Anti-Nuclear Weapons Movement

The State of the Anti-Nuclear Weapons Movement

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 The struggle to eliminate, or at least drastically reduce, the stockpile of nuclear weapons in the world has not made much press in the 21st century, partly due to the massive attention that nuclear armament received throughout much of the latter half of the 20th century. We watched missiles installed in Cuba, test ban treaties made and broken, and the creation of enough nuclear weapons to annihilate the world many times over. And then, the cold war froze solid, and the dangers of nuclear war seemed pushed to the back burner. Diplomacy lead to detente, and the tensions that characterized much of modern history seemed to relax.

But the weapons remained. Deadly, devastating, and just waiting to be deployed. Modern watchdog groups estimate that more than 10,000 nuclear bombs still exist today, many full functional and ready to be launched.

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There are a number of groups working to keep track of these devices and to reduce or eliminate their presence from the global landscape. A few of the more active include:

  • Greenpeace: While primarily an environmental organization, they are aware of the threat of what nuclear war can do to the population and to the environment. In addition to loss of life, both animal and vegetation, from the fires and explosions resulting from a nuclear attack, a large scale nuclear conflict could precipitate a condition known as Nuclear Winter, where particulates are spewed into the air that will diminish the Sun’s warming effect, essentially triggering an ice age.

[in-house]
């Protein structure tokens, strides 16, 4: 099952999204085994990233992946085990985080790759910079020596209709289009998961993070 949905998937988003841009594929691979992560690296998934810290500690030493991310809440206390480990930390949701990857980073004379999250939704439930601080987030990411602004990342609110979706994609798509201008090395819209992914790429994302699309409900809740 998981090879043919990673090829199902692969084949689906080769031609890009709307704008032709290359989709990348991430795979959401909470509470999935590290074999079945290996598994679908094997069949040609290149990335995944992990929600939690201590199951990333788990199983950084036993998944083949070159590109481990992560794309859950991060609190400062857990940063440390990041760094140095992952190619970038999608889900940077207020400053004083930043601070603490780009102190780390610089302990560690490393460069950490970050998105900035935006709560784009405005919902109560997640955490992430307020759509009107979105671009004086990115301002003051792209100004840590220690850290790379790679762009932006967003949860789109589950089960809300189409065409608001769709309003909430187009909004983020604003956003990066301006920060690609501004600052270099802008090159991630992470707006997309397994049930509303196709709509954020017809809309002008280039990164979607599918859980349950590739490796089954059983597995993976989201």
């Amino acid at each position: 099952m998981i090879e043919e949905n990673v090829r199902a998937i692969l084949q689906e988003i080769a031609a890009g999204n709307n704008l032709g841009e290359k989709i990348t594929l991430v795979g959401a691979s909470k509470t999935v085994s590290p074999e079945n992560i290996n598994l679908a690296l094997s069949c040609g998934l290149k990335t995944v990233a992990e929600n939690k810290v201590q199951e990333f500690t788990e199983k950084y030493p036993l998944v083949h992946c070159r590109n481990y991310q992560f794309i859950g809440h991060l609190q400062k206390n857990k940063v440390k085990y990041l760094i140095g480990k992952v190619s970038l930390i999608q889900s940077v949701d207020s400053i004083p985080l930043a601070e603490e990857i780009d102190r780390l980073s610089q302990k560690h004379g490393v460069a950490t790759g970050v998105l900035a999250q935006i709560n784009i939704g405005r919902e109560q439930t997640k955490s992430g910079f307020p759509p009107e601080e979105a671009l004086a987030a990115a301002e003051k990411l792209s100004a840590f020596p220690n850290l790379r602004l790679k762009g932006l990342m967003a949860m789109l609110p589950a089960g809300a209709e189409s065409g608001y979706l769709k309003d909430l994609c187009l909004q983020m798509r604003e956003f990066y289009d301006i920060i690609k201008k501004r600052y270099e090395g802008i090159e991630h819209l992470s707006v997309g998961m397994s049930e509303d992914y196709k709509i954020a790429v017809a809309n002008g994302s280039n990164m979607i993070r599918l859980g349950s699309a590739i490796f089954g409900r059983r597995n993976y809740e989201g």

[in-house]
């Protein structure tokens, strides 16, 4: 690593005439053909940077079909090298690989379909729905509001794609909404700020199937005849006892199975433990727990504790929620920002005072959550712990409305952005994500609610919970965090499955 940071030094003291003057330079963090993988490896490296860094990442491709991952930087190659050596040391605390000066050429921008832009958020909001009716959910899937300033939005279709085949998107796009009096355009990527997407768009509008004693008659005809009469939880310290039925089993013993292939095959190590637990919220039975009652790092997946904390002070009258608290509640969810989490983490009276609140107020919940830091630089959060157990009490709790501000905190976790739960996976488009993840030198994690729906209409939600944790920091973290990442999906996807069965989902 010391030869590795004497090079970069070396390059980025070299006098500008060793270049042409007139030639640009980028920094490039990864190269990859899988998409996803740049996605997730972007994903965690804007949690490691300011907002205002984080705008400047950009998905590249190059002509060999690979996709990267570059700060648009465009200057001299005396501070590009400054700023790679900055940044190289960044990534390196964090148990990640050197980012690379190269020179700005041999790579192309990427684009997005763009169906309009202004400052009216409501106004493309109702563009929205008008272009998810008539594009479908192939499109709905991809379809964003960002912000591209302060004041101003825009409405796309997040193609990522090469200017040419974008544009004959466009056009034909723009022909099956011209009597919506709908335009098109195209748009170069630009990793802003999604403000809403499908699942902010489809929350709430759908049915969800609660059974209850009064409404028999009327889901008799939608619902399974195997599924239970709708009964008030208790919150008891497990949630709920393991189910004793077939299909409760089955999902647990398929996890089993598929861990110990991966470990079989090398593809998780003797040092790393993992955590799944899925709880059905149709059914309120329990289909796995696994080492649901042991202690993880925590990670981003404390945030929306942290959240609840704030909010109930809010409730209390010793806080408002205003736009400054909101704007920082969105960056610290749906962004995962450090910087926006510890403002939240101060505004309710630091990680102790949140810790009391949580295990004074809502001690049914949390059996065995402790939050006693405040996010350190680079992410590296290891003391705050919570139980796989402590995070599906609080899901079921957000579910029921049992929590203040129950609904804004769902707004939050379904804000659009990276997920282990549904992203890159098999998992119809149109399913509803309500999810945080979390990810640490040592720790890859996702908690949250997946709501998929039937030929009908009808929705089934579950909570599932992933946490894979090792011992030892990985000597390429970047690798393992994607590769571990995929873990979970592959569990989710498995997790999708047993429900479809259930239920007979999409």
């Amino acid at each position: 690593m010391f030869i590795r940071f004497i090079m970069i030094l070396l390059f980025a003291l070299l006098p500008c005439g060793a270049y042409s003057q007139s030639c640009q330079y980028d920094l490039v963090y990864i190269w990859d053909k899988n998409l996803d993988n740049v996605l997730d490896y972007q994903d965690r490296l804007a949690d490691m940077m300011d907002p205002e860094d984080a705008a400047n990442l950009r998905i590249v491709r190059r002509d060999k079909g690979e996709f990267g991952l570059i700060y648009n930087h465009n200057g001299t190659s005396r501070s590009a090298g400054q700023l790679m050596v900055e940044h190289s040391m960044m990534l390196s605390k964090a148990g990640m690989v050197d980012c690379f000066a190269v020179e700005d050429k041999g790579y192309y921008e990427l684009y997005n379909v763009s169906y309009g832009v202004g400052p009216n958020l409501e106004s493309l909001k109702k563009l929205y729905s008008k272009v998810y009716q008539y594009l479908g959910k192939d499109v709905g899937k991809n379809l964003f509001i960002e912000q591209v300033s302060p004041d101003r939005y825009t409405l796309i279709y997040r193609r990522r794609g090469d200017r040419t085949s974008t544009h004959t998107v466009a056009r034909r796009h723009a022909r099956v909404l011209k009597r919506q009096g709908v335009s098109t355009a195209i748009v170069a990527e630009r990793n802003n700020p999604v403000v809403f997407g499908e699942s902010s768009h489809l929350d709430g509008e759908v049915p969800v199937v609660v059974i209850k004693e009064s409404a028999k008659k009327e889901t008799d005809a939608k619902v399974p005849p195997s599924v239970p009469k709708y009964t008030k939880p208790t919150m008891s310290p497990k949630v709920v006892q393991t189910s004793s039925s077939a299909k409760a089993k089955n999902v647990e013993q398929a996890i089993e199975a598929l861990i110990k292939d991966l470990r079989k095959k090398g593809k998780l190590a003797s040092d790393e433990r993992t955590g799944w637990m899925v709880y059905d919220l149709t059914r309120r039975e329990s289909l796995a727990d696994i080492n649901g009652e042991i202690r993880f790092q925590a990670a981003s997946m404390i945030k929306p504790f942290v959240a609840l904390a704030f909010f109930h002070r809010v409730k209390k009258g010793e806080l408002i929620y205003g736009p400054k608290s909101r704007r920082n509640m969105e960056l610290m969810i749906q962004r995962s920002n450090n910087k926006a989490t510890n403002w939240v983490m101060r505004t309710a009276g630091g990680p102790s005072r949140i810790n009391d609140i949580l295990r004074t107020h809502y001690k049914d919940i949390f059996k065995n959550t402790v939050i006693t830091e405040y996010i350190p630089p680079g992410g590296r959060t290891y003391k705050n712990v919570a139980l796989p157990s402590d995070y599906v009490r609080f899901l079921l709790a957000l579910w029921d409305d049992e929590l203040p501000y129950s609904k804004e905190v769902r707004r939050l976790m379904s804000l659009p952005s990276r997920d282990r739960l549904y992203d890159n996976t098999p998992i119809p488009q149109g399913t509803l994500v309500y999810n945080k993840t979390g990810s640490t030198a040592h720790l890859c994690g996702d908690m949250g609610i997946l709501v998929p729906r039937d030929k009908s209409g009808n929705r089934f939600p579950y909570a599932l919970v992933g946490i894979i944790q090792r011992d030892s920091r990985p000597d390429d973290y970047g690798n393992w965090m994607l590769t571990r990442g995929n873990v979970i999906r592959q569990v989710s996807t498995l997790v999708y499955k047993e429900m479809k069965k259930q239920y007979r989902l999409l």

• Global Initiative to Combat Nuclear Terrorism: A group made up of members from 86 countries which is dedicated to ferreting out and creating effective responses to attempts by terrorist nations and organizations to add nuclear weapons to their arsenal. They also have created plans and contingencies to be used should a terrorist group successfully launch a nuclear attack on a target.
  • The ATOM Project: This is an international initiative trying to bring a global nuclear nonproliferation treaty to fruition. This act, while not a total solution, would greatly reduce the chance of nuclear weapons being used by countries engaged in conflict, and would severely limit the availability of nuclear weapons and material to terrorist groups.
  • Global Zero: An international group whose aim is to cause the complete elimination of specific weapons systems, especially nuclear weapons systems, which are the greatest threats to global stability and safety.
  • The International Campaign to Ban Nuclear Weapons: As the name implies, this civilian organization is dedicated to the complete elimination of the nuclear option on a global scale, due to the tremendously inhumane nature of these weapons, regardless of the reason behind their use. Over 60 countries have partner groups supporting this goal.
  • The UN Office for Disarmament Affairs: An omnibus group looking after the threats caused by all weapons of mass destruction, whether biological, chemical or nuclear. While its ultimate goal is global disarmament, it works with existing treaties, legislation and accords to limit proliferation and to reduce current stockpiles.

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